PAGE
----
At a nod from Avon, Martin opened the bus doors. “The airlock is open and we are now all breathing alien air.”
Avon stood up, adjusted the green vest and black shorts he wore, and then took two of the steps down toward the outside. He peered out of the door as if examining the terrain for the first time, and then took the final step out onto the ground. He took in a full breath of air and then let it out slowly. Without looking back, the grizzly took ten steps out into the clearing, pulled something out of his pocket, and then knelt down in the damp grass with his back to the transport.
“What's he doing?” Wendy asked. “I can't see.”
“It looks like he's praying,” Manny replied.
“He is native American,” Sissy reminded them. “Perhaps he's performing a ritual.”
Avon stood up again, brushed off his knees, and then turned back toward the bus. He returned to the door and stepped up inside. “My friends,” he said in a practiced speech that told everyone he was playing out his part, “We have traveled far. It is my hope that others will travel here from Earth some day to help ease the overcrowding burden of our planet. Today begins the mission we've been training for, so let's get started.”
Kristen looked across the new colony and marveled at all the activity. They had all started out the day setting up the livestock pens and had begun construction of the living shelters. They would not have time to get them all put together for the entire population by the day’s end, so the largest dome had gone up first. By itself, the geodesic building could sleep all thirty of the Furs on its floors at once, although its primary purpose would be a common gathering place when the weather wouldn't permit outdoor congregation. Smaller domes would serve as individual living quarters for everyone, though each of them was only little larger than a conventional pop-up camping trailer. Out of necessity, however, all of the ursine Furs would get bigger domes than the others due to their larger natural size.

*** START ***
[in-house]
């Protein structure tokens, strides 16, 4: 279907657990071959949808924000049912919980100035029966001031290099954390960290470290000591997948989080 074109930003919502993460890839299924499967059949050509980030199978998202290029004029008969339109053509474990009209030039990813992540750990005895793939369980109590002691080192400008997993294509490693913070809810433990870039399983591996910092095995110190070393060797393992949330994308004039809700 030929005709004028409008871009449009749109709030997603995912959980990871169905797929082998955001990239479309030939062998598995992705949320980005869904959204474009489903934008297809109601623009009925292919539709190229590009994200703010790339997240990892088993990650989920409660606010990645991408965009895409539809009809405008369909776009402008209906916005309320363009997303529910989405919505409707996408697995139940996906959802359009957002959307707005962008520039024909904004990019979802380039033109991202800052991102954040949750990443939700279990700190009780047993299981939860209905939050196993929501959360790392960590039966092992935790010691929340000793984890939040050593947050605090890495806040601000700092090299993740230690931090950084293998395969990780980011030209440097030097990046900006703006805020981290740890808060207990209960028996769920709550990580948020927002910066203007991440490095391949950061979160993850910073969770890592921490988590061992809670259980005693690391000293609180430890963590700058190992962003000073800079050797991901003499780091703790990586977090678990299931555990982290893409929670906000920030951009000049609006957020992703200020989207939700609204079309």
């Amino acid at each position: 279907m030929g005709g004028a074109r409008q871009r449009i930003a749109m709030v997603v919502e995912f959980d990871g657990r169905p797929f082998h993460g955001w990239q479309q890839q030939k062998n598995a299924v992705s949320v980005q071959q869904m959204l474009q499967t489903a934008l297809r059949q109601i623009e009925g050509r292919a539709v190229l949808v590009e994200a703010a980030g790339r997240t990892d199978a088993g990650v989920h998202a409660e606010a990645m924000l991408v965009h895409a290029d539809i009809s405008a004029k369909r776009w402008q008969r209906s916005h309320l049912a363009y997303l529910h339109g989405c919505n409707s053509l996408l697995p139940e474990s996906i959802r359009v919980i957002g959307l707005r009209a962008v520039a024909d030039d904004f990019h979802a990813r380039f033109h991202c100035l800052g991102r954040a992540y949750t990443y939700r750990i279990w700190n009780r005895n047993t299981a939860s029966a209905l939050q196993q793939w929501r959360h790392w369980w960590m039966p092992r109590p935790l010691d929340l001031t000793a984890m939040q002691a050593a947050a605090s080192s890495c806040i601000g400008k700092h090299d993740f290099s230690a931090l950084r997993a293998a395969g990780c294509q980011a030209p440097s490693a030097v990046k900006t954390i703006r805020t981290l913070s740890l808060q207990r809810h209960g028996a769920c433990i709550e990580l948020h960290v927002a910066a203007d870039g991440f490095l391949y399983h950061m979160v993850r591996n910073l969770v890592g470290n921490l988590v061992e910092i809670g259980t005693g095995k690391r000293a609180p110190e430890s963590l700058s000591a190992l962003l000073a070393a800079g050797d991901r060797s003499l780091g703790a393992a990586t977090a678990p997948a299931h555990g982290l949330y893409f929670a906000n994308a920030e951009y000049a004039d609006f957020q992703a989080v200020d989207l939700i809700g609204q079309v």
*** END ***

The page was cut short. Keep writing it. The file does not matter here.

Other domes would serve as kitchen, food lockers for the furmen and their livestock, communication hut, medical office, biological research, armory, supply storage and others. For a colony of thirty Furs, they were equipped with the frames, panels, flooring and other materials for up to fifty domes of varying sizes. It was unlikely they would ever need to build them all, but for a colony scheduled to exist with the materials they arrived with, replacements may be necessary for a stay of five years or more.